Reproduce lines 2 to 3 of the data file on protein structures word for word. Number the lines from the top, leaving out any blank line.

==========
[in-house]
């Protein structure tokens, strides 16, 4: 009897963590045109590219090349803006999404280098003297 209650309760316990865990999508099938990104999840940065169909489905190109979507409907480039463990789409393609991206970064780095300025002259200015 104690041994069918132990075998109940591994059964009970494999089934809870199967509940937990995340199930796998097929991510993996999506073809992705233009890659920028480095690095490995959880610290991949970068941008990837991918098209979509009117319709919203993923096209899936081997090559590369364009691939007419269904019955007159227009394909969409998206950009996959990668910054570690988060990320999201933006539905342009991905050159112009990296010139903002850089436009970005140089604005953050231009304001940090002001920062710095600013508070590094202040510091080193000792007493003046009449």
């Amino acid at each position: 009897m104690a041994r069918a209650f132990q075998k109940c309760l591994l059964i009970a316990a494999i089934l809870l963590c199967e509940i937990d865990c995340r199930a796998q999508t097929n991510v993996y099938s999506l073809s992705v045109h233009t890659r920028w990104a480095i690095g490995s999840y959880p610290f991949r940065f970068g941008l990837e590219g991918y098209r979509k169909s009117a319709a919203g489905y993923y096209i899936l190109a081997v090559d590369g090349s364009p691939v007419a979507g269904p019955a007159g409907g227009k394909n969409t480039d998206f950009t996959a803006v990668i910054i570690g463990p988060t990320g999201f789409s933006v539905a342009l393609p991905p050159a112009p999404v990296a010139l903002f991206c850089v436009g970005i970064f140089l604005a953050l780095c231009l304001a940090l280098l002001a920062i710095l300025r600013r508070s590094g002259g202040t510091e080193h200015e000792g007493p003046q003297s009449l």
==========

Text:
């Protein structure tokens, strides 16, 4: 009897963590045109590219090349803006999404280098003297 209650309760316990865990999508099938990104999840940065169909489905190109979507409907480039463990789409393609991206970064780095300025002259200015 104690041994069918132990075998109940591994059964009970494999089934809870199967509940937990995340199930796998097929991510993996999506073809992705233009890659920028480095690095490995959880610290991949970068941008990837991918098209979509009117319709919203993923096209899936081997090559590369364009691939007419269904019955007159227009394909969409998206950009996959990668910054570690988060990320999201933006539905342009991905050159112009990296010139903002850089436009970005140089604005953050231009304001940090002001920062710095600013508070590094202040510091080193000792007493003046009449």
């Amino acid at each position: 009897m104690a041994r069918a209650f132990q075998k109940c309760l591994l059964i009970a316990a494999i089934l809870l963590c199967e509940i937990d865990c995340r199930a796998q999508t097929n991510v993996y099938s999506l073809s992705v045109h233009t890659r920028w990104a480095i690095g490995s999840y959880p610290f991949r940065f970068g941008l990837e590219g991918y098209r979509k169909s009117a319709a919203g489905y993923y096209i899936l190109a081997v090559d590369g090349s364009p691939v007419a979507g269904p019955a007159g409907g227009k394909n969409t480039d998206f950009t996959a803006v990668i910054i570690g463990p988060t990320g999201f789409s933006v539905a342009l393609p991905p050159a112009p999404v990296a010139l903002f991206c850089v436009g970005i970064f140089l604005a953050l780095c231009l304001a940090l280098l002001a920062i710095l300025r600013r508070s590094g002259g202040t510091e080193h200015e000792g007493p003046q003297s009449l």